“Later on, maize came. In fact, maize was more of a ceremony food during our time, but as time moved on it became a stable food with the coming of the Funtua agricultural project in the 1970s. So, really, I think it is better to eat what you have and what you can produce than to depend on somebody to give you. So, I believe, there are some difficulties initially; but when we are able to cross over the difficulties of this year, by next year, there will be abundance in rice production in Katsina state.

“In fact, prices of rice have started going down because the new rice are already in the market and I am sure, between now and October, the prices of rice will relatively stabilise. You are also aware that the Central Bank of Nigeria is organising one project on the promotion of rice production, and in Katsina State, we have 50, 000 participants.”

Addressing the purpose of his trip to China and India, Masari said “We were invited to China by some companies that are doing business with the Katsina State Government and some that are interested in doing business with the government. The purpose was for us to see their offices and their capacities outside the country, and to see what connection we have in order to facilitate our development projects.

“Based on our invitation, we met with those companies that are doing business with the government and those companies who are in Nigeria and have the intention to do business with us. There are some of these companies that have their branches here in Katsina but are doing business with the federal government, but due to this visit, we have now opened door for business transactions with those companies.”

Importantly, he said, “We had interactions with the main company that is doing the rehabilitation of the Katsina Water Supply scheme. We will also continue discussions with them on how to revive irrigation water supply. This very project has been on the drawing board for a very long time. During our campaign, we were requested by the people of Danja about provision of dam.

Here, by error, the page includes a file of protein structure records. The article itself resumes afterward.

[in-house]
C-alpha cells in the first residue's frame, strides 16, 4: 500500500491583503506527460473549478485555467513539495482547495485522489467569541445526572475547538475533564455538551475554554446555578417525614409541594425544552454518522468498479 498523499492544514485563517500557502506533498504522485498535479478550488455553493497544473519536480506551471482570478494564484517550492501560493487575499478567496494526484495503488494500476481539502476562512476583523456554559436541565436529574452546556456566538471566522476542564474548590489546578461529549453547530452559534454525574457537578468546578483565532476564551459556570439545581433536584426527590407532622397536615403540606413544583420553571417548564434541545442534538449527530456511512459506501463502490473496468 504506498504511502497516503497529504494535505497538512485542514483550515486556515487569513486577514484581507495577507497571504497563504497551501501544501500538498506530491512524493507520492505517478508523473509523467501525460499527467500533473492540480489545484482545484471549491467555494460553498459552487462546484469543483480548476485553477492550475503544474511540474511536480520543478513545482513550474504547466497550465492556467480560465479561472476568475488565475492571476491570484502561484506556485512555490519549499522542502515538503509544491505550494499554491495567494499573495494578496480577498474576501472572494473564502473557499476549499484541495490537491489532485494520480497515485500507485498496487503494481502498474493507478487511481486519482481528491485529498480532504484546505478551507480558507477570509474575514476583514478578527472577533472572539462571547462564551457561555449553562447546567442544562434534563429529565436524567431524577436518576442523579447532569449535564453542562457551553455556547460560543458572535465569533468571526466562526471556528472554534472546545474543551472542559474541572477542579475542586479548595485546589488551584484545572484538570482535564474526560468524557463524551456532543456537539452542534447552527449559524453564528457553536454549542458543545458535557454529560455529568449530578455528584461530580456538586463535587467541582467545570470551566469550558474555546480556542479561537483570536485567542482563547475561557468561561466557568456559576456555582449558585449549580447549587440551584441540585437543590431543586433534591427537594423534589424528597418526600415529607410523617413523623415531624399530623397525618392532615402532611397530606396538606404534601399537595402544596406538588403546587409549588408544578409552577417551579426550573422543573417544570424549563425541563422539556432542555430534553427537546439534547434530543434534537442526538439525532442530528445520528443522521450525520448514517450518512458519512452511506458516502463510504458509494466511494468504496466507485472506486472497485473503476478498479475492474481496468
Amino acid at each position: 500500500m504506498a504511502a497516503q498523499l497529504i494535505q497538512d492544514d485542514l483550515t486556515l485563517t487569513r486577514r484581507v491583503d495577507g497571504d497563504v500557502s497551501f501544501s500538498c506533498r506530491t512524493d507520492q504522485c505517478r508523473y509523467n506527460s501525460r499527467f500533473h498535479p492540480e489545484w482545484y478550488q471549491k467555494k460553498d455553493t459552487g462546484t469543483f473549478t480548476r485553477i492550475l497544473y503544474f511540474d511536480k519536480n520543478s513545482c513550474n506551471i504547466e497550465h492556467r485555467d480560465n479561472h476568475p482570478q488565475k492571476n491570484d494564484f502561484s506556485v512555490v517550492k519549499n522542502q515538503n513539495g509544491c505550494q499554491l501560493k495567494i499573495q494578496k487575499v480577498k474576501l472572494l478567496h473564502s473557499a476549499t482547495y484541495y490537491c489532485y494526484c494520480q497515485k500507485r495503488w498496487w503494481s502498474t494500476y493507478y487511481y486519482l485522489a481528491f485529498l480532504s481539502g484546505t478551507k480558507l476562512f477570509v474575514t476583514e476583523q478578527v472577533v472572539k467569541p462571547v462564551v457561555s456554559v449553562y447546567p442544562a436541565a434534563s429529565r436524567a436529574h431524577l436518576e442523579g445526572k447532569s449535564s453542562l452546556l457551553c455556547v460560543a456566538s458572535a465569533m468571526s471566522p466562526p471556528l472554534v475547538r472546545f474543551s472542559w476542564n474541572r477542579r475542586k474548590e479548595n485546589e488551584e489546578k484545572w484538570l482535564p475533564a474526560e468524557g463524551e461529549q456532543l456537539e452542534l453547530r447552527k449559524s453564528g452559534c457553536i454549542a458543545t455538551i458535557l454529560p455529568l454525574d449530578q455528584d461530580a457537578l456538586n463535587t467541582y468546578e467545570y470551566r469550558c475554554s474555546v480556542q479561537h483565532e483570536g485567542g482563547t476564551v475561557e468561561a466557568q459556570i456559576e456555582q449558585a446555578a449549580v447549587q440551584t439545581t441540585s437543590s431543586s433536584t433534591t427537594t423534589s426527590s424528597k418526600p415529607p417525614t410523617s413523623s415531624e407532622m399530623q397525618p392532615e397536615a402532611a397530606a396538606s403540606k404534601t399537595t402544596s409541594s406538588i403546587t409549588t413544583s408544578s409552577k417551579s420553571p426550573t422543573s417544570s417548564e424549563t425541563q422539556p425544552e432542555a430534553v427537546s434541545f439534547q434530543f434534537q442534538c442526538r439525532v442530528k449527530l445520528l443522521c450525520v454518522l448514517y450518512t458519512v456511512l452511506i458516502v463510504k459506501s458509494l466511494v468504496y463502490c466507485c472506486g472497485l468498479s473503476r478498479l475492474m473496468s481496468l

“We promised that we would look into it, look at the resources we have and how best to go about it and that is what we are doing today. Initially, I was of the opinion that it was a small project, but when the report was brought to me, I realised that it is a huge project meant for irrigation and water supply.

“And you know strategically, Danja needs irrigation agriculture for two reasons: one, for Sugar Cane production, because in Katsina, Danja holds the highest potential in terms of Sugar Cane production; and you could remember that the federal government under the late Umar Musa Yar’Adua did a project for Sugar Cane refinery in Danga even though, like other projects of its kind, it did see the light of the day in the real sense of it. However, ours is to make sure that the farms, irrigation facilities and water facilities are ready; and most of the investors in our agricultural projects are showing interest in the Danja project.”

Masari spoke passionately on his desire to make Katsina a health-tourist state, linking the current economic situation in the country to insecurity.

“You know full well that we know the global current economic situation, it is not Nigeria alone; it is all over the world. We were in China, and we saw the situation. We know the pains and we have joined the pains and the ideas. We have gone through Dubai, and we also saw the pains and the ideas; and those far away in Saudi Arabia also confirmed to us that the place is idle; and that the prices of goods have doubled.